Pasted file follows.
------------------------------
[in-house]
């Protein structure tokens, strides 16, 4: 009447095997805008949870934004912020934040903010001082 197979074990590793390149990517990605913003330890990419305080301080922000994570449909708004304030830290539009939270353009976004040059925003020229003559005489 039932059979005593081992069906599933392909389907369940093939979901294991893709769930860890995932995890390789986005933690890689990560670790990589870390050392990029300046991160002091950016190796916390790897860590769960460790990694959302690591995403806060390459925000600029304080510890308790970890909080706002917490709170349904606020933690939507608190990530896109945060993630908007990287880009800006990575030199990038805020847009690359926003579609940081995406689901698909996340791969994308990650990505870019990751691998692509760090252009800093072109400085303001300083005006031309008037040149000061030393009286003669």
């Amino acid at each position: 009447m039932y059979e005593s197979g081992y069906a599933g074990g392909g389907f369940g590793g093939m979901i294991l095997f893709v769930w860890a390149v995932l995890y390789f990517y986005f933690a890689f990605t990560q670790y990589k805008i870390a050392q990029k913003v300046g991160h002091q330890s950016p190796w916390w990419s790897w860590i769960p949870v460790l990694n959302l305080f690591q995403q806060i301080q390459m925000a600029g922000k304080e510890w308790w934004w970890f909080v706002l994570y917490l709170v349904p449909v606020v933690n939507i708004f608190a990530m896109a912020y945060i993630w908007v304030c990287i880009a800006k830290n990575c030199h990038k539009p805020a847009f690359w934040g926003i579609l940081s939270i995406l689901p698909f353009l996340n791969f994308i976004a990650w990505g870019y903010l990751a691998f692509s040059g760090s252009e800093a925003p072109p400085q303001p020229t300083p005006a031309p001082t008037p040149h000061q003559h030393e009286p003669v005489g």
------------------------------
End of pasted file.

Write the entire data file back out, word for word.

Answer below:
[in-house]
């Protein structure tokens, strides 16, 4: 009447095997805008949870934004912020934040903010001082 197979074990590793390149990517990605913003330890990419305080301080922000994570449909708004304030830290539009939270353009976004040059925003020229003559005489 039932059979005593081992069906599933392909389907369940093939979901294991893709769930860890995932995890390789986005933690890689990560670790990589870390050392990029300046991160002091950016190796916390790897860590769960460790990694959302690591995403806060390459925000600029304080510890308790970890909080706002917490709170349904606020933690939507608190990530896109945060993630908007990287880009800006990575030199990038805020847009690359926003579609940081995406689901698909996340791969994308990650990505870019990751691998692509760090252009800093072109400085303001300083005006031309008037040149000061030393009286003669």
């Amino acid at each position: 009447m039932y059979e005593s197979g081992y069906a599933g074990g392909g389907f369940g590793g093939m979901i294991l095997f893709v769930w860890a390149v995932l995890y390789f990517y986005f933690a890689f990605t990560q670790y990589k805008i870390a050392q990029k913003v300046g991160h002091q330890s950016p190796w916390w990419s790897w860590i769960p949870v460790l990694n959302l305080f690591q995403q806060i301080q390459m925000a600029g922000k304080e510890w308790w934004w970890f909080v706002l994570y917490l709170v349904p449909v606020v933690n939507i708004f608190a990530m896109a912020y945060i993630w908007v304030c990287i880009a800006k830290n990575c030199h990038k539009p805020a847009f690359w934040g926003i579609l940081s939270i995406l689901p698909f353009l996340n791969f994308i976004a990650w990505g870019y903010l990751a691998f692509s040059g760090s252009e800093a925003p072109p400085q303001p020229t300083p005006a031309p001082t008037p040149h000061q003559h030393e009286p003669v005489g």